Regularization is a set of techniques that helps learning models to converge and it allows to get a good model generalization capacity. This kind of result is known as “*right fit*“:

We can see that the function follows the points thoroughly, but without getting a trend too rigorous.

When we train a model, there are two types of fitting problems:

**Underfitting:**trained model isn’t able to represent the input features:**Overfitting:**our model has learned to recognize the training examples, in a very good way, but it isn’t able to categorize new incoming samples:

Even though in different ways, underfitting and overfitting are not able to give us a generalization of the model. They show two kinds of problems:

**Bias:**a measure of approximation error over all the samples in the training set. That is, to put it simply, how far our model is from samples;**Variance:**variance of approximation model over all the samples;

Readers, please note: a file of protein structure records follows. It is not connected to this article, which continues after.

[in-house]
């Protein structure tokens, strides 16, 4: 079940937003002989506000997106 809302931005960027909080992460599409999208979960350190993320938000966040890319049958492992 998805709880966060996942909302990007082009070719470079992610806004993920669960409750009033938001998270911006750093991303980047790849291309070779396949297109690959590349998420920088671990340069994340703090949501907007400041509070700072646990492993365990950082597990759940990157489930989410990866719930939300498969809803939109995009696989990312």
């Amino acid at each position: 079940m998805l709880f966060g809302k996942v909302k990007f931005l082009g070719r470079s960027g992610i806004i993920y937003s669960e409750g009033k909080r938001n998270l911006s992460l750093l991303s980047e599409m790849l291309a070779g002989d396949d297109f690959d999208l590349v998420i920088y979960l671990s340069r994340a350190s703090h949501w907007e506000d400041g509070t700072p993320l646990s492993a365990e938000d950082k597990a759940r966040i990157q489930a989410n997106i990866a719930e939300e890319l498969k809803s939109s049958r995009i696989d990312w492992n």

Underfitting presents *high bias* and *low variance*, whereas overfitting *low bias* and *high variance*. As a consequence, we need to deal mainly with these two kinds of wrong fitting. We can state that the problems related to generalization come out from the choice of parameters. In the high bias case, we usually don’t have enough significant parameters, or maybe, the training set is too small. High variance, on the contrary, means that we have too many parameters that, maybe, are not all required. Generally, there is the need to penalize or give more importance to some parameters and less to others. Unfortunately, we don’t know which of them to work on. To address the problem, we use techniques called regularizers. They are applied to the function that gives us the estimation related to the known target values, which is the Cost function:

## L2 Regularization